With one of the most bizarre back catalogues in music history, Getintothis’ Shaun Ponsonby checks out Captain Beefheart’s bandmates in the perfect setting.
We’ll be honest, we weren’t sure what to expect tonight.
This writer is a huge admirer of Captain Beefheart & The Magic Band’s, but we have a curious situation here. Captain Beefheart retired in 1982, and died in 2010. The Magic Band reformed without him in 2003 (to a “grumpy” reception from Beefheart himself) and have played periodically ever since.
For this tour, however, there is only one original member in the band (there would have been two, but bass player Rockette Morton pulled out due to heart surgery). Original drummer John “Drumbo” French now takes the lead, singing, harmonica, saxophone and occasional percussion. He manages to ape the Good Captain’s vocal style pretty well, even managing the little yelps at the end of some lines.
Half way through the opening run through Trout Mask Replica’s My Human Gets Me Blues, it was clear that we needn’t have worried. They were tight. And we mean really tight. Which is no mean fete given the bizarre, experimental, avant-garde arrangements of much of the band’s repertoire.
The fucked up blues tracks packed the biggest punch of the night, with an extended Electricity from the band’s 1967 debut Safe As Milk being a particular highlight. Drumbo’s vocals soared over the music creating a deliberately confusing mesh.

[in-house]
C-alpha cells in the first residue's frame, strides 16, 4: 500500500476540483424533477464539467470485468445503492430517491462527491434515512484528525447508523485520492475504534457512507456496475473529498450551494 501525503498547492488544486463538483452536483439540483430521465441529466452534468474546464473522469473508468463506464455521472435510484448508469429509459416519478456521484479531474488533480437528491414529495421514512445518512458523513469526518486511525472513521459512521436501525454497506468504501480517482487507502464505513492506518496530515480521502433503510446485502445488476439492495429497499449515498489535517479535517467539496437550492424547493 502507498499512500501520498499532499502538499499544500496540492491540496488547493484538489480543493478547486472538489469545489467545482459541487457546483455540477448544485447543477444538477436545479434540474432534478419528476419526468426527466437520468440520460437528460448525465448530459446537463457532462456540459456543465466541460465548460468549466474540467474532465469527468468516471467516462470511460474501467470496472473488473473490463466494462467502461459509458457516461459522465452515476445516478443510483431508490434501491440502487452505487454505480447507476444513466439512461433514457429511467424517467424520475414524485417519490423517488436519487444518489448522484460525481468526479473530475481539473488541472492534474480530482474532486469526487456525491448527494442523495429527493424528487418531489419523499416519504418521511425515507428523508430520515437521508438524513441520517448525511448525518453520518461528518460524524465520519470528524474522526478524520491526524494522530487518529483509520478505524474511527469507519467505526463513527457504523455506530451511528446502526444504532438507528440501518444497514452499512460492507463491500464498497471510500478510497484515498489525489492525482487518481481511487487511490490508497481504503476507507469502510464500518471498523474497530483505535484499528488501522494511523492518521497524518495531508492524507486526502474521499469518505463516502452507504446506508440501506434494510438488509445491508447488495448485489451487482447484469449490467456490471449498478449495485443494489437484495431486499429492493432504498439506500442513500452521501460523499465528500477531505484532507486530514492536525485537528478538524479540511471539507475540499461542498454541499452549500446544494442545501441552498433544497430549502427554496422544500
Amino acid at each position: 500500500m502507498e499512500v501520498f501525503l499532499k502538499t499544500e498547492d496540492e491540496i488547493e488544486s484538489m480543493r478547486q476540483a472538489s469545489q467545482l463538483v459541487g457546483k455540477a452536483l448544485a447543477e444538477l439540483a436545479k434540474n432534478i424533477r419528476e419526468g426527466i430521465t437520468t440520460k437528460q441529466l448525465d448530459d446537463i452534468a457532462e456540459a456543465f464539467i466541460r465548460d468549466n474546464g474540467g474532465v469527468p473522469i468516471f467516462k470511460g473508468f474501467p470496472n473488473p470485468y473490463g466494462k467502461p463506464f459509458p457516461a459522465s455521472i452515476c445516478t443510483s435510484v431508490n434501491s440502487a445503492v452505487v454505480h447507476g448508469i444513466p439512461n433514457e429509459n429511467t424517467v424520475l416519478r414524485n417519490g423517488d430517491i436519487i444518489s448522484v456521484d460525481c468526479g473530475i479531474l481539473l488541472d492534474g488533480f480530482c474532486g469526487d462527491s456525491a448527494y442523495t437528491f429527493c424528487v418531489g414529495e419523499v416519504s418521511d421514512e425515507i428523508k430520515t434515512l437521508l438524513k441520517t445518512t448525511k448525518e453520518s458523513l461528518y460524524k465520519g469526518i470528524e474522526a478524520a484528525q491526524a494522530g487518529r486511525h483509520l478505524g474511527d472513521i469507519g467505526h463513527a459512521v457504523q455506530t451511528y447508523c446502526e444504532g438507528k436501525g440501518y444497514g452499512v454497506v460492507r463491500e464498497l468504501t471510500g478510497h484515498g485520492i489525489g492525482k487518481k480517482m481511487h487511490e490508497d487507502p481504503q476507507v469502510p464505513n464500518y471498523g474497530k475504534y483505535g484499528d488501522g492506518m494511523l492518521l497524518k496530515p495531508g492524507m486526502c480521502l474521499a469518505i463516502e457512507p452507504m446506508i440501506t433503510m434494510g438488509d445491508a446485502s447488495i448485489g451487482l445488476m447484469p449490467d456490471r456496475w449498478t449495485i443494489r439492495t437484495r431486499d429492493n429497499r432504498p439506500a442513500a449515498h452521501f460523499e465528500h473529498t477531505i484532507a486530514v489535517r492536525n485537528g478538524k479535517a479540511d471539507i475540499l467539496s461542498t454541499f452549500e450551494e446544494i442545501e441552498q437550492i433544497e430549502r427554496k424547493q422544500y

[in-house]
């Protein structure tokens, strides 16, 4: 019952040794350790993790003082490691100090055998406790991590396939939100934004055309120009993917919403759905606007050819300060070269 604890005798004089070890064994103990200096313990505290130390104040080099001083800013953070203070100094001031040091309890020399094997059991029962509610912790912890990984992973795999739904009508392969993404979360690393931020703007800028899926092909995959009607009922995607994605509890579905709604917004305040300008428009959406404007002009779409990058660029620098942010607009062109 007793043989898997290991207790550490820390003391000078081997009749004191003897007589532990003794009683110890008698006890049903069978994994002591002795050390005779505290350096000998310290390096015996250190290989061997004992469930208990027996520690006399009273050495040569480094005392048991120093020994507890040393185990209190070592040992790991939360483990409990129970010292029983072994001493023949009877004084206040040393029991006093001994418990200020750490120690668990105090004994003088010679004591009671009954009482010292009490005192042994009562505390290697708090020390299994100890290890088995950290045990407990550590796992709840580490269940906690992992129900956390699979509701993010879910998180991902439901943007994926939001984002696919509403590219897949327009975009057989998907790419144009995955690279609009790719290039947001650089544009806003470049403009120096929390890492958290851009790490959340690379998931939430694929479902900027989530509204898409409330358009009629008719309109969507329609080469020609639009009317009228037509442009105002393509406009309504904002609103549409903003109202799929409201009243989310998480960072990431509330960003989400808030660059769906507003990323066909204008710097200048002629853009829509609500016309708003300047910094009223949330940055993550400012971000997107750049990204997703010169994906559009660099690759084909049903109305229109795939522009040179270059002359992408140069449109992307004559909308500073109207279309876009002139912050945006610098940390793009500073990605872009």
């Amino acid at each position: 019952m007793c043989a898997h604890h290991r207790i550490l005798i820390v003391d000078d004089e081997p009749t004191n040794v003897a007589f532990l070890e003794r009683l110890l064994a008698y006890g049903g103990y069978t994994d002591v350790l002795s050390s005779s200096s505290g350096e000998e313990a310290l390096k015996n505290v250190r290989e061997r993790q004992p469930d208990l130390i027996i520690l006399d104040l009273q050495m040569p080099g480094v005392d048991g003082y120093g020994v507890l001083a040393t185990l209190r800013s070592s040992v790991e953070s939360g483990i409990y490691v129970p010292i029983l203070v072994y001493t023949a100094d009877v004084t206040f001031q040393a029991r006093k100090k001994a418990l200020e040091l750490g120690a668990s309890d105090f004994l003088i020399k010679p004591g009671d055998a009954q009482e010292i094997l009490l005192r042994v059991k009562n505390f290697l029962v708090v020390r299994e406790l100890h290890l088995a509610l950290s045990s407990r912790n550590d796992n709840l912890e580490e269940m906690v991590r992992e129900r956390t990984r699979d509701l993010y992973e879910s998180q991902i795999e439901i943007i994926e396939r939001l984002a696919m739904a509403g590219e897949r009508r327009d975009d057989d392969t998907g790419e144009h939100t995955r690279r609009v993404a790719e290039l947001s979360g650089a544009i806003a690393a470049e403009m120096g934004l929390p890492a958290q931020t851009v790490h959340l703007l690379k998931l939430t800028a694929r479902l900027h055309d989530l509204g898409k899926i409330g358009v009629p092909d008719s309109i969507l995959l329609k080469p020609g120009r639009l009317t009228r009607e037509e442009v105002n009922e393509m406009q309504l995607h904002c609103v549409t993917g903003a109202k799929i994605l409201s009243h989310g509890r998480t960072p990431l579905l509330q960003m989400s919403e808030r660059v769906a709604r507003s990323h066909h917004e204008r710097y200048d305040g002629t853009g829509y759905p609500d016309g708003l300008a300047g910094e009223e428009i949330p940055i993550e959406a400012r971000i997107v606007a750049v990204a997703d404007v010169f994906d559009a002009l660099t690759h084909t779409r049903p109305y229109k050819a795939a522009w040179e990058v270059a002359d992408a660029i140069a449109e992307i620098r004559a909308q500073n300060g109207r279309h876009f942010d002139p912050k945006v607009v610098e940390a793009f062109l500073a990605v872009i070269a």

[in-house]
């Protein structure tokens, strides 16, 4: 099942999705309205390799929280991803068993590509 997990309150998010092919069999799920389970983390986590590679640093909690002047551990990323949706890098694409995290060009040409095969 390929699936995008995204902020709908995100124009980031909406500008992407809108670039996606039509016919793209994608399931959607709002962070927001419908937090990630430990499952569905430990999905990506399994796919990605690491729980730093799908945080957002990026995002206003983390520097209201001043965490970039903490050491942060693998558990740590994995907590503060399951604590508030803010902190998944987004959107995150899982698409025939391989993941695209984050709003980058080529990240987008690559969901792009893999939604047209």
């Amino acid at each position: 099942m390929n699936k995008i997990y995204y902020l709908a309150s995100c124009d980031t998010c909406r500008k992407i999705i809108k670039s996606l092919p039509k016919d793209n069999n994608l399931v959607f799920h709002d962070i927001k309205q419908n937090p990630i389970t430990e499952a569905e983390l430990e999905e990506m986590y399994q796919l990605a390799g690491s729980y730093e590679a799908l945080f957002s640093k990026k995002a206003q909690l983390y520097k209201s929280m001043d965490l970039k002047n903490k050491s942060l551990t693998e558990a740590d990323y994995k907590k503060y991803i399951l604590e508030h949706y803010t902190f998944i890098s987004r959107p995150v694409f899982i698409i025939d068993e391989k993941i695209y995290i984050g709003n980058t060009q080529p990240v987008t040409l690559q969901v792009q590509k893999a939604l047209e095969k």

Initially, we worried that the interval the band placed halfway through the set might spoil the flow. But Hair Pie and the originally shelved Bat Chain Puller proved us wrong yet again. In fact, the band seemed even more fired up in the second half of the show.
Any band who can actually play this material deserves major props. By the time the band closed out with Big Eyed Beans From Venus there wasn’t one person in the room who could disagree with that. It’s always nice to be surprised.
If there is one complaint, it’s that a little more spontaneity would have been nice. Drumbo not being a born frontman, it occasionally felt a little over-rehearsed. But that is complete nitpicking at what was an otherwise stand out performance. It’s one of the most bizarre back catalogues in music history, and it deserves to be celebrated in this way.
The Kazimier is the perfect venue for a gig like this. Oh, how we’ll miss you when you’re gone, old friend.
Support came from Nick Ellis. He was a solo acoustic singer-songwriter. Pretty much all you need to know. He was OK and went down nicely. His best songs came towards the end of his set. Was perhaps a bit ordinary to be on a bill with The Magic Band.
Pictures by Getintothis’ John Johnson